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Eric Krapf
Eric Krapf is the Program Co-Chair of the Enterprise Connect events, helping to set program content and direction for the...
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Eric Krapf | January 27, 2009 |

 
   

Will the Recession Change Collaboration?

Will the Recession Change Collaboration? In the current economy, nobody's going to turn down an otherwise acceptable job because the workplace still uses TDM telephones and doesn't have a company wiki.

In the current economy, nobody's going to turn down an otherwise acceptable job because the workplace still uses TDM telephones and doesn't have a company wiki.

Middle-aged guys like me might be tempted to chortle over articles like this one, where Millenials appear to be getting their comeuppance from the tough economy. But there are actually some good points in there about collaboration and work styles that touch on the way we've been talking about Unified Communications over the past couple of years.My first, superficial thought on reading that Millenials no longer go into job interviews wondering what the employer can do for them, was to think about how many UC presentations I've sat through where somebody was saying that, "The younger generation is used to this kind of communications, and companies will have to provide it for them." Certainly in the current economy, nobody's going to turn down an otherwise acceptable job because the workplace still uses TDM telephones and doesn't have a company wiki.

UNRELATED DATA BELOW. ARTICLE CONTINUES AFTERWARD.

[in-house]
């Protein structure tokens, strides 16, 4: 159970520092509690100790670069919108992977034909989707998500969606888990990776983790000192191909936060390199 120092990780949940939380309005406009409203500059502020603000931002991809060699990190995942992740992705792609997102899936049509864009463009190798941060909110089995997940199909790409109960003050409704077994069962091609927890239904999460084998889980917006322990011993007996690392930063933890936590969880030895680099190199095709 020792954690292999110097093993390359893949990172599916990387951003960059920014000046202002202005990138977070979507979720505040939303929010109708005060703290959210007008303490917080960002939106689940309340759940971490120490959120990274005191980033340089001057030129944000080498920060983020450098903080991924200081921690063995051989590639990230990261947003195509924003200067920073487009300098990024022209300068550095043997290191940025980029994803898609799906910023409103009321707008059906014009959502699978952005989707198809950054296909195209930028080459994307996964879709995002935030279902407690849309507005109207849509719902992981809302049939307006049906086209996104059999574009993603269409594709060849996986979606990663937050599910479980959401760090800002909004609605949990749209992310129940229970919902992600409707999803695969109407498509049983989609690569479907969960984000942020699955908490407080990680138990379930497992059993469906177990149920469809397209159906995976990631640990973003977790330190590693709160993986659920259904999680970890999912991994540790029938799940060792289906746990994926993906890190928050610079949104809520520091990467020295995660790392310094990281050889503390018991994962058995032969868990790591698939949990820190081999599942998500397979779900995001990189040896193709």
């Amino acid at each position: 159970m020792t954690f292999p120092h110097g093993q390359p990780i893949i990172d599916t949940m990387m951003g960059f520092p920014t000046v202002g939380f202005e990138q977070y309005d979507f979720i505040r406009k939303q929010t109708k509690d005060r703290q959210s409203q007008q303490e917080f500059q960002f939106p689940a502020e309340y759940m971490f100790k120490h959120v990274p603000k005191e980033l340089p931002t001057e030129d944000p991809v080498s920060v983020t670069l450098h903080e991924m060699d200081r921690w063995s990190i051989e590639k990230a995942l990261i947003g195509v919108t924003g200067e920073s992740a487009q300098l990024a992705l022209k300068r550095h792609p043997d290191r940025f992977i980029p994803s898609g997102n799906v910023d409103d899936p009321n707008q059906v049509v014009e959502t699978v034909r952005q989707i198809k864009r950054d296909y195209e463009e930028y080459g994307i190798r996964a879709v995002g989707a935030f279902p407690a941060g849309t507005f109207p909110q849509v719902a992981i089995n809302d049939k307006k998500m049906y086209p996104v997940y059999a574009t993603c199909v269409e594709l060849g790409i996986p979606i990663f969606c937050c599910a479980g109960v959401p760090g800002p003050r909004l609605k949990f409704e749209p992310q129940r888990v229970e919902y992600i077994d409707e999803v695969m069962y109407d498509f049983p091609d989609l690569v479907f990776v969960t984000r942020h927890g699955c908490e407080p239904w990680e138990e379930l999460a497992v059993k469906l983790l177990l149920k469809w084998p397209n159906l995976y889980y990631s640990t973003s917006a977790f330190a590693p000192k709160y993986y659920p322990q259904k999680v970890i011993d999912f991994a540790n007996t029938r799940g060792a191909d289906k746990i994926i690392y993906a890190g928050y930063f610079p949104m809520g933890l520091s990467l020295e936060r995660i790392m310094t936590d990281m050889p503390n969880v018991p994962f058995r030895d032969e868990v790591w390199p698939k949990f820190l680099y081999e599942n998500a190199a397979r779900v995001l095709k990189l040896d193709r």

On the other hand, what these young workers might not feel is constrained to use only the tools that are handed to them. The feature that we just posted, from Mike Jude, demonstrates how employees are able to create their own communications/collaboration space, and how they aren't likely to avoid doing it just because nobody gave them permission in advance. It's about work habits, not sense of entitlement. In other words, you won't lose that promising young fresh-faced grad to another employer, but once they come on board--that's when you have to worry.

And as the Economist article goes on to note, social networking still offers the opportunity to make workers more productive and save the company money, and the younger workers are the ones who gravitate to this technology most naturally. If I were a young worker today interested in hanging onto a job, I'd maybe take it upon myself to spearhead my company's or department's forays into social networking, and offer to "mentor" the older workers. And if I were one of the older workers, I'd listen.In the current economy, nobody's going to turn down an otherwise acceptable job because the workplace still uses TDM telephones and doesn't have a company wiki.



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